Your daily bread

Sweetwater Restaurant & Bar

5641 J St.
Sacramento, CA 95819

(916) 731-8857

If you’ve ever been to San Francisco’s stylish and perennially crowded Zuni Café, or even just read about it, you’ve probably heard about the roast chicken. It’s succulent and delicious—made to serve two—with a generous portion of warm bread salad with currants and pine nuts. Everyone, myself included, writes (not to say raves) about it.

I’m not reviewing Zuni, but I’ve dreamt about that dish. I’m telling you so you’ll understand why I had to order the roast lamb at Sweetwater, the new restaurant in the venerable Shakey’s Pizza building at the far end of J Street (now unrecognizably redecorated for the better). It may have been lamb, not chicken, but it came with warm bread salad with currants and pine nuts. How could I resist?

Even before the lamb arrived with its mound of bread salad, I began to suspect that the chef at Sweetwater might have a way with bread. The otherwise unremarkable slices that arrived at our table to start were brushed with a garlic-scented oil or butter (it was hard to tell).

The best thing about the appetizer called “Big Easy Shrimp” was definitely the slice of just-charred grilled bread for sopping up the sauce. Not that the sauce was bad. I’ve had that style of shrimp at a place that’s famous for it in New Orleans. There, the sauce was unctuously thick, brown with Worcestershire sauce and spicy with black pepper. At Sweetwater, the thinner, tangy, reddish sauce was yummy enough, but the shrimp weren’t quite as plump and tender as they could have been. That grilled bread, though, was awfully good.

We also tried a very different appetizer, the Dungeness crab spring rolls. We ordered them in place of an intriguing-sounding appetizer of deviled figs with goat cheese and prosciutto. The server apologetically explained that figs had gone out of season and that the chef would change the seasonal menu soon.

The spring rolls were fresh and light, not fried. Filled with flavorful herbs; crunchy lettuce; and pink, crisp shreds of what looked like watermelon radish, the rolls were served with a tart dipping sauce that contained plenty of fish sauce. The first bite prompted me to wonder where the crab was, but a thick hunk of it was nestled in each roll. Although the flavors of the rolls were good, the ribs of lettuce overpowered the delicate texture of the crab in a couple of them. Also, the rice-paper wrappers were a bit dried out and tough, making me wonder if they had been made too far in advance.

A simple salad of butter lettuce with caramelized walnuts, diced apple, blue cheese and an excellent cider-vinegar dressing was particularly well-executed. This rendition of a classic combination had balanced flavor and just the right amount of tangy, peppery dressing.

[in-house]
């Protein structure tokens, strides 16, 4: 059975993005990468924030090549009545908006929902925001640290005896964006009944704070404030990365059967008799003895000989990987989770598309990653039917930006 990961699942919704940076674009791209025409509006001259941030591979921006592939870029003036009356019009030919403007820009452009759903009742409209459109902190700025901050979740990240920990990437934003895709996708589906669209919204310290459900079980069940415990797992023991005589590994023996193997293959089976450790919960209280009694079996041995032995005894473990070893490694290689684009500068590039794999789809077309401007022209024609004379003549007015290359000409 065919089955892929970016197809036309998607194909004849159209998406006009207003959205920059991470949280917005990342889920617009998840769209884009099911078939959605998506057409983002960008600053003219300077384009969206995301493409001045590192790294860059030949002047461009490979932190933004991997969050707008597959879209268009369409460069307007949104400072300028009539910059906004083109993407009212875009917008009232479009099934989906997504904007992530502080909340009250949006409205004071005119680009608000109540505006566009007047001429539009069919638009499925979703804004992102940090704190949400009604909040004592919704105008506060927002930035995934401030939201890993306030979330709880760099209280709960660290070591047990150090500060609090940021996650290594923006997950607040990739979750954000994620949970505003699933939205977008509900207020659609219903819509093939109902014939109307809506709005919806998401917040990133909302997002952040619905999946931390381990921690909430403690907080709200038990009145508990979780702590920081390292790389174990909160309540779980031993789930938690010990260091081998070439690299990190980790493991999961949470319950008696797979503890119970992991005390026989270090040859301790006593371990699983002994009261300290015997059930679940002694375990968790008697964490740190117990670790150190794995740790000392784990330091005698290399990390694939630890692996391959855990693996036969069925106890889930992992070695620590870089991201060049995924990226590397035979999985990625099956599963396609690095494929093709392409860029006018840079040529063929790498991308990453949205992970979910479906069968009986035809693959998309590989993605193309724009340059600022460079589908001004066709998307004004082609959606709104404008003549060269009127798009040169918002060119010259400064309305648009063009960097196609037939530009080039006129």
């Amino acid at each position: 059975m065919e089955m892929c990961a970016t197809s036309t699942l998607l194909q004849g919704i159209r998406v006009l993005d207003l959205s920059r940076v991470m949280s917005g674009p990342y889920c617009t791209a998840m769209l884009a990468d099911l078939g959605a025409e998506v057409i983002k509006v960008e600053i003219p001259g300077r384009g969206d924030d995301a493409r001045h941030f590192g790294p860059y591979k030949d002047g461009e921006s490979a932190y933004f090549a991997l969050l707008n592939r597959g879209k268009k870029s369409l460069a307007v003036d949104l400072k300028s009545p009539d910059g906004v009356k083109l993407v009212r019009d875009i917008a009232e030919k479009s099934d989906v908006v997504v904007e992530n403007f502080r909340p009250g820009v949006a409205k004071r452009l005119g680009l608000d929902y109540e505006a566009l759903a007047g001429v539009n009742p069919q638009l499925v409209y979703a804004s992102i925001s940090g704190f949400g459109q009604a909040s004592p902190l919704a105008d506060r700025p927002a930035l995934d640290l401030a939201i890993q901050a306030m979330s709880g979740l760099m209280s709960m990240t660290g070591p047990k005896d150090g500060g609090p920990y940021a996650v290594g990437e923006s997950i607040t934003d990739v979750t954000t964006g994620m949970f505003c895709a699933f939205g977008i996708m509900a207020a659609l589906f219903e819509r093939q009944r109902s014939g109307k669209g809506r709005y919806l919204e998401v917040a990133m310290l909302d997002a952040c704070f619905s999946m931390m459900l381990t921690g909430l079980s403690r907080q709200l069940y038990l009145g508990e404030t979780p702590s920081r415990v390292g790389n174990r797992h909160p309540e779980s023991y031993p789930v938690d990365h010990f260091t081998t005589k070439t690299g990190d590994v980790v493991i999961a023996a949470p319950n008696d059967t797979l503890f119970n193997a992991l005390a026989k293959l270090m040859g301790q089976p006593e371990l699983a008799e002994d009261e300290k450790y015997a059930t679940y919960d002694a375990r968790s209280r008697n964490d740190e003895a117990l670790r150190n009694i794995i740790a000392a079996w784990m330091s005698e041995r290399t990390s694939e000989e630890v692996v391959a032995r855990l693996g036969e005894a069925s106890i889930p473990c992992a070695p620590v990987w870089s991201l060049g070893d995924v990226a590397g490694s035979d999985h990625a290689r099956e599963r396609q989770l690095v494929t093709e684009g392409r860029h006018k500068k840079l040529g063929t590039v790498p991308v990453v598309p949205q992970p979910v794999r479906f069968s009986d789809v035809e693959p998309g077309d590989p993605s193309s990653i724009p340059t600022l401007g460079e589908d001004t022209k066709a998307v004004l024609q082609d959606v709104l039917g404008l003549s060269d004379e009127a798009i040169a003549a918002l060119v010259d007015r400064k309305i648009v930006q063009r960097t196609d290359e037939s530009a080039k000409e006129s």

The entrees arrived looking similar but tasting very different. My friend ordered grilled pork tenderloin. The moist, tender, slightly rosy slices were arranged over a mound of unusual pumpkin gratin—with plenty of cheese flavor—and topped with sautéed spinach. Squiggles of pomegranate molasses decorated the plate, a touch I generally find a bit irritating. If a sauce’s flavors are important enough to include in the dish, restaurants ought to give you enough of it to taste properly.

My lamb also featured slices of meat architecturally adorning the accompaniment—in this case, the much-anticipated bread salad, which I loved. It was quite different from the Zuni article: redolent of herbs, with carrot and celery as well as the currants and pine nuts. The bread pieces had a range of textures, from those soaked in flavorful juices (and, I suspect, more butter than I should eat in a month) to those with crisply toasted edges. It tasted like Thanksgiving stuffing that had come into money, moved uptown and hired itself a really good personal stylist. And it went beautifully with the nicely cooked, pink, flavorful slices of lamb.

The dessert menu, like the dinner menu, offered creatively tweaked versions of modern American classics, including a banana bread pudding with eggnog sauce. I asked whether there were raw eggs in the sauce, and the server said that it was made with eggnog from the carton—something I’d suspect the kitchen would rather he not share. It didn’t much matter, as the sauce showed up only in more edge-of-plate squiggles, along with a bit of caramel. The giant wedge of cinnamony bread pudding, shot through with gooey banana and crispy at the edges, provided further evidence of the kitchen’s way with bread.

This comforting, warming food—perfect for the season—is matched by Sweetwater’s sleekly modern yet homey décor. We had a table by the fire, and with holiday decorations up, and a buzzing, fun vibe in the air, Sweetwater was a perfect refuge on a cold night. It’s a bit mazelike getting in—traffic patterns to drive there can be baffling, and there are two doors to the bar out front as well the main door to the restaurant in back—but once you’re there, throw low-carb caution to the winds and enjoy.